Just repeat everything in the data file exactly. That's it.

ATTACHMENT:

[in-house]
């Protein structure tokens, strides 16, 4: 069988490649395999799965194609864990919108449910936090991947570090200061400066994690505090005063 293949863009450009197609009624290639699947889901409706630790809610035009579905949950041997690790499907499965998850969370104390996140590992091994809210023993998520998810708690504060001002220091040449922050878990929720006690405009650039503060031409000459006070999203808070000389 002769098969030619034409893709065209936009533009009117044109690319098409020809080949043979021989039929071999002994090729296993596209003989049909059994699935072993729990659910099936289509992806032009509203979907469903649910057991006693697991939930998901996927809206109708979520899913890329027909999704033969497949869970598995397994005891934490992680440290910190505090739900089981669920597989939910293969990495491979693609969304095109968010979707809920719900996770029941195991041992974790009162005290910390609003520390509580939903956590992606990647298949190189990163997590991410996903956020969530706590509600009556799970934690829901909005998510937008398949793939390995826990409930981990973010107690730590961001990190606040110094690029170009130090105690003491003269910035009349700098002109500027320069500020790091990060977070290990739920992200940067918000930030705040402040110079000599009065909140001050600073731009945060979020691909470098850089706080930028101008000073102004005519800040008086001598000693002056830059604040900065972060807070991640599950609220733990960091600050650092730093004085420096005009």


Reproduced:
[in-house]
């Protein structure tokens, strides 16, 4: 069988490649395999799965194609864990919108449910936090991947570090200061400066994690505090005063 293949863009450009197609009624290639699947889901409706630790809610035009579905949950041997690790499907499965998850969370104390996140590992091994809210023993998520998810708690504060001002220091040449922050878990929720006690405009650039503060031409000459006070999203808070000389 002769098969030619034409893709065209936009533009009117044109690319098409020809080949043979021989039929071999002994090729296993596209003989049909059994699935072993729990659910099936289509992806032009509203979907469903649910057991006693697991939930998901996927809206109708979520899913890329027909999704033969497949869970598995397994005891934490992680440290910190505090739900089981669920597989939910293969990495491979693609969304095109968010979707809920719900996770029941195991041992974790009162005290910390609003520390509580939903956590992606990647298949190189990163997590991410996903956020969530706590509600009556799970934690829901909005998510937008398949793939390995826990409930981990973010107690730590961001990190606040110094690029170009130090105690003491003269910035009349700098002109500027320069500020790091990060977070290990739920992200940067918000930030705040402040110079000599009065909140001050600073731009945060979020691909470098850089706080930028101008000073102004005519800040008086001598000693002056830059604040900065972060807070991640599950609220733990960091600050650092730093004085420096005009």